A 2019 state economic report found that a steel-industry technology associate degree from ANC produced graduates whose first-year, full-time wages exceeded the average annual salary of every bachelor’s degree program in Arkansas. Dr. James Shemwell takes pride in the opportunities his school affords students from the state’s northeast corner, including many students from Missouri’s bootheel.
ANC students go on to become doctors and lawyers in addition to industry managers and skilled workers, he said. Another source of pride — in 1977, the school then known as Mississippi County Community College, was awarded a $6.3 million federal grant to build the nation’s first solar photovoltaic prototype facility.
AMP: How has the pandemic impacted ANC’s mission?
Dr. Shemwell: Although the COVID-19 pandemic forced changes in how ANC fulfills its mission, it also triggered innovations in educational delivery that will long survive the pandemic. Integrating telecommunication applications such as Zoom married face-to-face instruction with remote delivery to create a real-time virtual classroom experience. This affords students most of the advantages of face-to-face instruction, such as visual and auditory learning techniques, without having to be physically present in a particular location.
Forced to rethink how education is delivered, we already have begun working toward the next progression, namely, marrying real-time instruction with asynchronous learning in the same class. In other words, melding the currently separate structures for face-to-face instruction versus online instruction into one seamless structure that allows for students to participate in lectures and class assignments in real time, either in person or by Zoom, or on their own time online within each week’s schedule, and to alternate between these methods throughout the semester.
While this approach will not apply completely to classes in every program due to professional licensure requirements, such as certain health care fields or the necessity of hands-on application such as welding or aviation maintenance, this virtual classroom approach has some degree of application for all programs at Arkansas Northeastern College.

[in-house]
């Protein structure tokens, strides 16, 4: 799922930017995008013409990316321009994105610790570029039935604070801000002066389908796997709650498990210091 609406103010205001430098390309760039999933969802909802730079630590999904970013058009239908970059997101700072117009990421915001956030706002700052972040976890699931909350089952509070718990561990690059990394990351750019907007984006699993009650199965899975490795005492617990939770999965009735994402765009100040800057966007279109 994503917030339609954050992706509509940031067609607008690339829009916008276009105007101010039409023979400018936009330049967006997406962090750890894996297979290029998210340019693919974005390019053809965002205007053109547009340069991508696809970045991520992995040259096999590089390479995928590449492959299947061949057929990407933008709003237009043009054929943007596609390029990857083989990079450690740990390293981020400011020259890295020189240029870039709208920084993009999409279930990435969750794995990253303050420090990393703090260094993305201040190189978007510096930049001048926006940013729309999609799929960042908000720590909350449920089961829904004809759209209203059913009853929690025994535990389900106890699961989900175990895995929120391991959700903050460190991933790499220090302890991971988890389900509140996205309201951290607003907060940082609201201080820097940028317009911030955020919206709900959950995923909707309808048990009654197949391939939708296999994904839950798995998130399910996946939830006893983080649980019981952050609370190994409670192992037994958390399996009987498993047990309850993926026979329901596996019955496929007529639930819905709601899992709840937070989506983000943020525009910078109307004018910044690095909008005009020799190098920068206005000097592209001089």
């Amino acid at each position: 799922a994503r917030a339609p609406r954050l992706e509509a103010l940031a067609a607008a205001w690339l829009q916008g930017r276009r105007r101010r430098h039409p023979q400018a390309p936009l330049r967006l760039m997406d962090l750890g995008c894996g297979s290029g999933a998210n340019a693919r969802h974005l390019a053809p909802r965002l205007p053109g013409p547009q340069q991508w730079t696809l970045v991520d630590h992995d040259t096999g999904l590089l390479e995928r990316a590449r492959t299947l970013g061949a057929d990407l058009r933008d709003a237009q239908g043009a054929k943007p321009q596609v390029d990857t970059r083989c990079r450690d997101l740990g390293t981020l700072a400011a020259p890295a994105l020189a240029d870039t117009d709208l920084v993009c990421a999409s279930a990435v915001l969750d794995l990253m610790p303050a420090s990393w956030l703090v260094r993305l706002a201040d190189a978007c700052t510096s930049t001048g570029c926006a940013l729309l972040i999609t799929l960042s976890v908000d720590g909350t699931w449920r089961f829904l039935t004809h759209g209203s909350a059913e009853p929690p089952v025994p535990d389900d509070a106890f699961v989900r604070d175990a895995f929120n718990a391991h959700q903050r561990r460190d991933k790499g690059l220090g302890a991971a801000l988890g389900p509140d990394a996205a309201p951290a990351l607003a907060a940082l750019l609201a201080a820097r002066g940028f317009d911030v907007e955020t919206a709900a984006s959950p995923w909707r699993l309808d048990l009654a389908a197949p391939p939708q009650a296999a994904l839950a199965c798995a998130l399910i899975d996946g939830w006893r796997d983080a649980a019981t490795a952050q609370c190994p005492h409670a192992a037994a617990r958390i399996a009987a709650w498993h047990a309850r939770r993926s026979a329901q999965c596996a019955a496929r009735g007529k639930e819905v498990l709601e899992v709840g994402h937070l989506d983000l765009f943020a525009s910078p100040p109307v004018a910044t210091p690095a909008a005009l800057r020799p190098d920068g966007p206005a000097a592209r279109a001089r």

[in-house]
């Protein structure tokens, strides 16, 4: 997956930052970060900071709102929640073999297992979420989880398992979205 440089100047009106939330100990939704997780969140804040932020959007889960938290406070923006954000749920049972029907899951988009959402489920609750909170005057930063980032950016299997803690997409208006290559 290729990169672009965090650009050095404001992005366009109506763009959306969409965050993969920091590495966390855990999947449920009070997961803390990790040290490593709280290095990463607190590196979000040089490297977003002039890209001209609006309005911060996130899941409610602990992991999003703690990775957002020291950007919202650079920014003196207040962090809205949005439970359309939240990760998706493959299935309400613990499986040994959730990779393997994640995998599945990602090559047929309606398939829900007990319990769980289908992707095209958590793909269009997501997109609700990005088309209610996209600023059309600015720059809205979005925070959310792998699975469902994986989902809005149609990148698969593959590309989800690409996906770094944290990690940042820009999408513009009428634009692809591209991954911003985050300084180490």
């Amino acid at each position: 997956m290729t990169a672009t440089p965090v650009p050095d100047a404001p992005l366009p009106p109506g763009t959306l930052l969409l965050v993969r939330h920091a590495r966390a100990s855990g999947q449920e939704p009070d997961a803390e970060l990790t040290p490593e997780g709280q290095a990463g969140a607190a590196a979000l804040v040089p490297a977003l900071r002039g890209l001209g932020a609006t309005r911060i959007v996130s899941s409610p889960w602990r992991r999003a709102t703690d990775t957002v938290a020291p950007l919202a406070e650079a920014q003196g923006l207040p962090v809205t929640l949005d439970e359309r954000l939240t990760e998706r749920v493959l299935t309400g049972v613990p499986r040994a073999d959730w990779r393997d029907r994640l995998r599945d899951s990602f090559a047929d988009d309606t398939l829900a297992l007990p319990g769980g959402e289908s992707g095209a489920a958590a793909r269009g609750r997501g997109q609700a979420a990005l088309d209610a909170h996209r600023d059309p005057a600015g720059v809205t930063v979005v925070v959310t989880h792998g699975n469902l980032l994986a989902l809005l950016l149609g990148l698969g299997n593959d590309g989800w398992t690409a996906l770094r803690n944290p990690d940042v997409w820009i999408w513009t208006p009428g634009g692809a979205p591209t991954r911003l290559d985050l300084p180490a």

AMP: Did 2020 accelerate the need for workforce development and alternatives to the traditional college route?
Dr. Shemwell: Even during the economic boom over the past few years, millions of Americans with bachelor’s degrees remained unemployed or in low-skill jobs because far too many students major in fields with little value in the labor market.
For instance, wages for social science careers are very modest because there are far more people with this type of knowledge than there are jobs that require such knowledge. Meanwhile, well-paying jobs requiring math or technical proficiencies remain unfilled because too few students pursue education and skill training in these high-demand fields.
The pandemic may actually end up having a positive effect in terms of reversing this skills gap. Because social life and athletic events at universities have been largely curtailed or sterilized as a result of COVID-19, potential students and parents of potential students are more directly confronted with the real reason that the overwhelming majority of people attend college, namely, to prepare for a career after college. This realization is causing potential students to consider other options to “university life” with a greater focus on career goals.
Community colleges offer a variety of programs requiring two years or less of studies, which lead to well-paying careers in health care, advanced manufacturing, welding and much more.
AMP: Even without a global pandemic forcing a re-examination of how things are done, were more students bound to be drawn to the high ROI afforded by specialized skills training?
Dr. Shemwell: Technology and easy access to information have ushered in an era of customization. People can custom-order products from around the world as well as services tailored to a customer’s exact wants. It stands to reason that employers also seek customization in desiring new employees who possess the specific skill sets required for specific jobs.
The ability to demonstrate skill sets — through professional certifications, for example — has much more value to employers today than do diplomas in generic fields of study. Students graduating high school are slowly but surely starting to realize that the quickest way to a lucrative career is not through the marking of four years on a calendar but, instead, by mastering in-demand skill sets in a fraction of the time and cost. The more that this trend continues, the better that the American economy will prosper.